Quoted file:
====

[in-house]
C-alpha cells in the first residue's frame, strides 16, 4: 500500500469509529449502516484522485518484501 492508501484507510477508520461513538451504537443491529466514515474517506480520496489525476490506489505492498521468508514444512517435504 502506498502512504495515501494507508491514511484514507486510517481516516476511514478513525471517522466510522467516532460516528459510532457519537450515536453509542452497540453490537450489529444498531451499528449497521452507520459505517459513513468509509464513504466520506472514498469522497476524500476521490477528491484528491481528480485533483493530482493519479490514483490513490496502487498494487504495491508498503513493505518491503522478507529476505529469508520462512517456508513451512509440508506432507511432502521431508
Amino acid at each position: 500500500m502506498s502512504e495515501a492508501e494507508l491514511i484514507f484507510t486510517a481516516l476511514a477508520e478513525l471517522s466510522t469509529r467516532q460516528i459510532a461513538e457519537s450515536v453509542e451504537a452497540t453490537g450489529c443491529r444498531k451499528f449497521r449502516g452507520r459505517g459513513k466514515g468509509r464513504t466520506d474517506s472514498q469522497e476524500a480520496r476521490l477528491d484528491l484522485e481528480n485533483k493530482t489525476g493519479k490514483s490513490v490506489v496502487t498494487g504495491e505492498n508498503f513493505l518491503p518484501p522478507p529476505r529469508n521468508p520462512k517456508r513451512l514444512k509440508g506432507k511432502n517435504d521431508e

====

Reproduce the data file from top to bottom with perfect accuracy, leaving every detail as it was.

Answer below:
[in-house]
C-alpha cells in the first residue's frame, strides 16, 4: 500500500469509529449502516484522485518484501 492508501484507510477508520461513538451504537443491529466514515474517506480520496489525476490506489505492498521468508514444512517435504 502506498502512504495515501494507508491514511484514507486510517481516516476511514478513525471517522466510522467516532460516528459510532457519537450515536453509542452497540453490537450489529444498531451499528449497521452507520459505517459513513468509509464513504466520506472514498469522497476524500476521490477528491484528491481528480485533483493530482493519479490514483490513490496502487498494487504495491508498503513493505518491503522478507529476505529469508520462512517456508513451512509440508506432507511432502521431508
Amino acid at each position: 500500500m502506498s502512504e495515501a492508501e494507508l491514511i484514507f484507510t486510517a481516516l476511514a477508520e478513525l471517522s466510522t469509529r467516532q460516528i459510532a461513538e457519537s450515536v453509542e451504537a452497540t453490537g450489529c443491529r444498531k451499528f449497521r449502516g452507520r459505517g459513513k466514515g468509509r464513504t466520506d474517506s472514498q469522497e476524500a480520496r476521490l477528491d484528491l484522485e481528480n485533483k493530482t489525476g493519479k490514483s490513490v490506489v496502487t498494487g504495491e505492498n508498503f513493505l518491503p518484501p522478507p529476505r529469508n521468508p520462512k517456508r513451512l514444512k509440508g506432507k511432502n517435504d521431508e